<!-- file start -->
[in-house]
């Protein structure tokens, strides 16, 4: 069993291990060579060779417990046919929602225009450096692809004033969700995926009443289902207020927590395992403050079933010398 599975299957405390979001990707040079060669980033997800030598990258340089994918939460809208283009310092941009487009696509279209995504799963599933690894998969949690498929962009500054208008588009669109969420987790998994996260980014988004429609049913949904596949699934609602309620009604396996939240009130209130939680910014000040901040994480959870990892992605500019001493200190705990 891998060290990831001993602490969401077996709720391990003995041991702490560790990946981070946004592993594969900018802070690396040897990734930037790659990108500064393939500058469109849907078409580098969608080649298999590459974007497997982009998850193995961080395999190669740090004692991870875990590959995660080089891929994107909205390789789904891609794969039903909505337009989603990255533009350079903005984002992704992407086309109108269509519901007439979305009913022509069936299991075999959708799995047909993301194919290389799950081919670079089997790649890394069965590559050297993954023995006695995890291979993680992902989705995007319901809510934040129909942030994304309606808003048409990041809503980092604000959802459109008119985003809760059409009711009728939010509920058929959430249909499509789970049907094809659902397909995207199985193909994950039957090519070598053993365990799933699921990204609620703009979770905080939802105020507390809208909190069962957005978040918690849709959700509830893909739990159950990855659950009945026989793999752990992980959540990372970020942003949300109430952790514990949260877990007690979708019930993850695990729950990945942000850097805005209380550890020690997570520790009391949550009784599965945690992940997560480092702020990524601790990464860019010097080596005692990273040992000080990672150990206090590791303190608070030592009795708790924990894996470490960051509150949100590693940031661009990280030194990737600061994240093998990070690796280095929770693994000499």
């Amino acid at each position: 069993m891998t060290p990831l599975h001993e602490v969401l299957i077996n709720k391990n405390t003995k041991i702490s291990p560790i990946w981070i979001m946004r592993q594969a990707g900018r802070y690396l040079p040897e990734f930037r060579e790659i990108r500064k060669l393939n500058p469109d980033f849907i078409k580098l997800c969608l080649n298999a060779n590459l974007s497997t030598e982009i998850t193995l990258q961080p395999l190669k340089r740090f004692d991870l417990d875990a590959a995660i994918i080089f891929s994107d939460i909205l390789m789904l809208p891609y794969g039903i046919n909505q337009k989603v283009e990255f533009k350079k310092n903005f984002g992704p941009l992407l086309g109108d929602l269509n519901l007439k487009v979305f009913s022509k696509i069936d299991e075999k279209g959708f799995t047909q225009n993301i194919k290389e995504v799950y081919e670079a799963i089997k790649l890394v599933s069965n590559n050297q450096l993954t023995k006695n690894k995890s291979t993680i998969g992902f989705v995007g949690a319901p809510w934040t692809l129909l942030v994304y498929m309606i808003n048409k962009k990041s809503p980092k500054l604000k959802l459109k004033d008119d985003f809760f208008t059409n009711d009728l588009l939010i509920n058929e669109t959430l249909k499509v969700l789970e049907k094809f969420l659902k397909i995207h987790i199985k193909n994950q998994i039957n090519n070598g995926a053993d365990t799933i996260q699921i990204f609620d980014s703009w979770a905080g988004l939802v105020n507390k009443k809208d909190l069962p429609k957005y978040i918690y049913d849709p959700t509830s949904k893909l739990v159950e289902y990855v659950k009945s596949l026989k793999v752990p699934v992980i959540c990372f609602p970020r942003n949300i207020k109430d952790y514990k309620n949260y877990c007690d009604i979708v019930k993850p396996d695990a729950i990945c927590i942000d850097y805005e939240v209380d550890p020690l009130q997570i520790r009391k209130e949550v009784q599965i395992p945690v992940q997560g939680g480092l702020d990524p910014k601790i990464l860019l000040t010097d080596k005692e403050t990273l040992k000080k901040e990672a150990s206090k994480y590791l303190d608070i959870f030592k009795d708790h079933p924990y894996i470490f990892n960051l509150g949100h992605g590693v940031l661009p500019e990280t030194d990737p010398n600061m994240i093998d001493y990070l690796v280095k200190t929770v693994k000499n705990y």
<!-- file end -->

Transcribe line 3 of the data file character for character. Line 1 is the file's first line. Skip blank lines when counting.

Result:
């Amino acid at each position: 069993m891998t060290p990831l599975h001993e602490v969401l299957i077996n709720k391990n405390t003995k041991i702490s291990p560790i990946w981070i979001m946004r592993q594969a990707g900018r802070y690396l040079p040897e990734f930037r060579e790659i990108r500064k060669l393939n500058p469109d980033f849907i078409k580098l997800c969608l080649n298999a060779n590459l974007s497997t030598e982009i998850t193995l990258q961080p395999l190669k340089r740090f004692d991870l417990d875990a590959a995660i994918i080089f891929s994107d939460i909205l390789m789904l809208p891609y794969g039903i046919n909505q337009k989603v283009e990255f533009k350079k310092n903005f984002g992704p941009l992407l086309g109108d929602l269509n519901l007439k487009v979305f009913s022509k696509i069936d299991e075999k279209g959708f799995t047909q225009n993301i194919k290389e995504v799950y081919e670079a799963i089997k790649l890394v599933s069965n590559n050297q450096l993954t023995k006695n690894k995890s291979t993680i998969g992902f989705v995007g949690a319901p809510w934040t692809l129909l942030v994304y498929m309606i808003n048409k962009k990041s809503p980092k500054l604000k959802l459109k004033d008119d985003f809760f208008t059409n009711d009728l588009l939010i509920n058929e669109t959430l249909k499509v969700l789970e049907k094809f969420l659902k397909i995207h987790i199985k193909n994950q998994i039957n090519n070598g995926a053993d365990t799933i996260q699921i990204f609620d980014s703009w979770a905080g988004l939802v105020n507390k009443k809208d909190l069962p429609k957005y978040i918690y049913d849709p959700t509830s949904k893909l739990v159950e289902y990855v659950k009945s596949l026989k793999v752990p699934v992980i959540c990372f609602p970020r942003n949300i207020k109430d952790y514990k309620n949260y877990c007690d009604i979708v019930k993850p396996d695990a729950i990945c927590i942000d850097y805005e939240v209380d550890p020690l009130q997570i520790r009391k209130e949550v009784q599965i395992p945690v992940q997560g939680g480092l702020d990524p910014k601790i990464l860019l000040t010097d080596k005692e403050t990273l040992k000080k901040e990672a150990s206090k994480y590791l303190d608070i959870f030592k009795d708790h079933p924990y894996i470490f990892n960051l509150g949100h992605g590693v940031l661009p500019e990280t030194d990737p010398n600061m994240i093998d001493y990070l690796v280095k200190t929770v693994k000499n705990y």